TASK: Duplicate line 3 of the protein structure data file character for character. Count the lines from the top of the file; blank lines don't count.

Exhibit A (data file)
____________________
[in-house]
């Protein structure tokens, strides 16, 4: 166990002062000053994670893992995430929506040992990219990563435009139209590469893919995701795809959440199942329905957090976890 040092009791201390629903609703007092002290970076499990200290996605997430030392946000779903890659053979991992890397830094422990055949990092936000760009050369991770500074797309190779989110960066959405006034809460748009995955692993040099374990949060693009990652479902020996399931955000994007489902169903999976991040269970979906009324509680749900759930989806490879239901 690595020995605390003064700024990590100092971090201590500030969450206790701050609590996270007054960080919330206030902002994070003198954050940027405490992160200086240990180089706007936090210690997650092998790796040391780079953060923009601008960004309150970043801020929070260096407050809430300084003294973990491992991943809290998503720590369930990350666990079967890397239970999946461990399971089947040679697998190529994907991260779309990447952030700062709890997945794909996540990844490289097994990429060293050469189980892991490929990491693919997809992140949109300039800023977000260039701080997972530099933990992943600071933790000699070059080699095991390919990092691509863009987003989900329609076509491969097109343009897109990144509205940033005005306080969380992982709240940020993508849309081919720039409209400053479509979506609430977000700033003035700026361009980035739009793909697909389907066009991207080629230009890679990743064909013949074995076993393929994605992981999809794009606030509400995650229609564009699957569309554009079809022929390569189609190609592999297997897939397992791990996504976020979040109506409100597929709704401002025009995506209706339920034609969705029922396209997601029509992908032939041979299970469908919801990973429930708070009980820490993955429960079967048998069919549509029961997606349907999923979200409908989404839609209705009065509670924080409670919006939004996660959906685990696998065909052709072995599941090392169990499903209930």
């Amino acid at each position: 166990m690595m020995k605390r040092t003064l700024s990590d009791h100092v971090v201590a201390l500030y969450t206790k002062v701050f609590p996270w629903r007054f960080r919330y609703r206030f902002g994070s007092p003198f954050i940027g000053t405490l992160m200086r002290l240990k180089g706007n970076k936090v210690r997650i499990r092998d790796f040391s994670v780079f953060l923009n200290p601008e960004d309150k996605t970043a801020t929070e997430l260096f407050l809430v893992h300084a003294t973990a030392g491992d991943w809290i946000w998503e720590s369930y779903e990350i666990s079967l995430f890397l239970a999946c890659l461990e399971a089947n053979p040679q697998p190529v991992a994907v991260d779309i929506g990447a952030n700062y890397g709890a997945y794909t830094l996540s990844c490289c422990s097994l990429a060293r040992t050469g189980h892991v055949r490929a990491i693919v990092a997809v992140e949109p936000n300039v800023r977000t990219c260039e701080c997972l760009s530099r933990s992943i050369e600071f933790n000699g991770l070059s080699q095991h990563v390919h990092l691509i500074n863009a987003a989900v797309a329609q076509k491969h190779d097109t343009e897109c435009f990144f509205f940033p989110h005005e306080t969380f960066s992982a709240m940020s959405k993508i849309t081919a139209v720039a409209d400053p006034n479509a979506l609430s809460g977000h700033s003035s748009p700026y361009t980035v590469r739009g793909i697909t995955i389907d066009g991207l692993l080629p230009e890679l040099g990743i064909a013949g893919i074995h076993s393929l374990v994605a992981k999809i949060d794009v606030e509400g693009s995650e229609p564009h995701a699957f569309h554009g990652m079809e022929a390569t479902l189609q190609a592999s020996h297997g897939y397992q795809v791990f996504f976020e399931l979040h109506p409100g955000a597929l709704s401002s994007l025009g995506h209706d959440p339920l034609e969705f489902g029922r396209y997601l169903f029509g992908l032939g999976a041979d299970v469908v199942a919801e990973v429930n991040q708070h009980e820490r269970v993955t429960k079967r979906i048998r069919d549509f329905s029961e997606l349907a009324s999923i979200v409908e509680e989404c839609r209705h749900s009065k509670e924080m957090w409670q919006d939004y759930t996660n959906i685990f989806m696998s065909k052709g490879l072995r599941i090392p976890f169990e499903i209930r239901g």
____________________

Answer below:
């Amino acid at each position: 166990m690595m020995k605390r040092t003064l700024s990590d009791h100092v971090v201590a201390l500030y969450t206790k002062v701050f609590p996270w629903r007054f960080r919330y609703r206030f902002g994070s007092p003198f954050i940027g000053t405490l992160m200086r002290l240990k180089g706007n970076k936090v210690r997650i499990r092998d790796f040391s994670v780079f953060l923009n200290p601008e960004d309150k996605t970043a801020t929070e997430l260096f407050l809430v893992h300084a003294t973990a030392g491992d991943w809290i946000w998503e720590s369930y779903e990350i666990s079967l995430f890397l239970a999946c890659l461990e399971a089947n053979p040679q697998p190529v991992a994907v991260d779309i929506g990447a952030n700062y890397g709890a997945y794909t830094l996540s990844c490289c422990s097994l990429a060293r040992t050469g189980h892991v055949r490929a990491i693919v990092a997809v992140e949109p936000n300039v800023r977000t990219c260039e701080c997972l760009s530099r933990s992943i050369e600071f933790n000699g991770l070059s080699q095991h990563v390919h990092l691509i500074n863009a987003a989900v797309a329609q076509k491969h190779d097109t343009e897109c435009f990144f509205f940033p989110h005005e306080t969380f960066s992982a709240m940020s959405k993508i849309t081919a139209v720039a409209d400053p006034n479509a979506l609430s809460g977000h700033s003035s748009p700026y361009t980035v590469r739009g793909i697909t995955i389907d066009g991207l692993l080629p230009e890679l040099g990743i064909a013949g893919i074995h076993s393929l374990v994605a992981k999809i949060d794009v606030e509400g693009s995650e229609p564009h995701a699957f569309h554009g990652m079809e022929a390569t479902l189609q190609a592999s020996h297997g897939y397992q795809v791990f996504f976020e399931l979040h109506p409100g955000a597929l709704s401002s994007l025009g995506h209706d959440p339920l034609e969705f489902g029922r396209y997601l169903f029509g992908l032939g999976a041979d299970v469908v199942a919801e990973v429930n991040q708070h009980e820490r269970v993955t429960k079967r979906i048998r069919d549509f329905s029961e997606l349907a009324s999923i979200v409908e509680e989404c839609r209705h749900s009065k509670e924080m957090w409670q919006d939004y759930t996660n959906i685990f989806m696998s065909k052709g490879l072995r599941i090392p976890f169990e499903i209930r239901g």